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Norwegian Independent Company 1 (NOR.I.C.1, pronounced Norisén (approx. "noor-ee-sehn") in Norwegian) was a British Special Operations Executive (SOE) group formed in March 1941 originally for the purpose of performing commando raids during the occupation of Norway by Nazi Germany. Organized under the leadership of Captain Martin Linge, it soon became a pool of talent for a variety of special operations in Norway.
The original English-language administrative title did not have much resonance in Norwegian and they soon became better known as Kompani Linge (Linge's Company). Martin Linge's death early in the war came to enhance the title, which became formalised as Lingekompaniet in his honour.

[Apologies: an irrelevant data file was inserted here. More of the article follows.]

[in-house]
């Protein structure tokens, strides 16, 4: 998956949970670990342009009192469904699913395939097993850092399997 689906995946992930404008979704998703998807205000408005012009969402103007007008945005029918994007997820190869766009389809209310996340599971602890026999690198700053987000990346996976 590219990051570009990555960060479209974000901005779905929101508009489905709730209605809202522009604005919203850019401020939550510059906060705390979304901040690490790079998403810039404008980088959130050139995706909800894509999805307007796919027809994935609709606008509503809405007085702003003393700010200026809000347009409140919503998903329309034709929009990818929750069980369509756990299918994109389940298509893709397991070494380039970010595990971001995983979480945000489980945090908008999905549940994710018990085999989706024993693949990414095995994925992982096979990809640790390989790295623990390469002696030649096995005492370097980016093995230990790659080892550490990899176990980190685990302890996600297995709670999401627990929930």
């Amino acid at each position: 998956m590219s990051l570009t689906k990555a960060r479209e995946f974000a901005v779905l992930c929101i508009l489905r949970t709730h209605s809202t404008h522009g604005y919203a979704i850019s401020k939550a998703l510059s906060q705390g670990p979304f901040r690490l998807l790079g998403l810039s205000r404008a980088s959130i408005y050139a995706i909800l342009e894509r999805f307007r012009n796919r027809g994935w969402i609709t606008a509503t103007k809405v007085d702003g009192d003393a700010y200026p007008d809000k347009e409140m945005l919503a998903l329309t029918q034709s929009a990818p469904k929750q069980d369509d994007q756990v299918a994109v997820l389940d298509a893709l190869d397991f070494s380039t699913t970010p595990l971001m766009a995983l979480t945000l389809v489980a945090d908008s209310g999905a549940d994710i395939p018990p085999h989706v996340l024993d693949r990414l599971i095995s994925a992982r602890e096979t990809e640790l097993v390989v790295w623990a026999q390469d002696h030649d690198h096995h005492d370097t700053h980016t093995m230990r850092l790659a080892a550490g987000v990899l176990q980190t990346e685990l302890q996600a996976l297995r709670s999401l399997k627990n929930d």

Their initial raids in 1941 were to Lofoten (Operation Claymore) and Måløy (Operation Archery), where Martin Linge was killed. Their best known raids were probably the Norwegian heavy water sabotage. Other raids included the Thamshavnbanen sabotage. In the capital area, the Oslogjengen carried out several sabotage missions. In cooperation with Milorg, the main Norwegian resistance organisation, communication lines with London were gradually improved during the war, so that by 1945, 64 radio operators were spread throughout Norway.
According to Mitt liv, the autobiography of Max Manus (1995. N.W. Damm), the Linge Company was for a time counted amongst the most decorated military forces in the United Kingdom during World War II. The veterans from the company were also amongst the first to welcome King Haakon home. A total of 530 Norwegians served in NOR.I.C.1, of whom 57 lost their lives.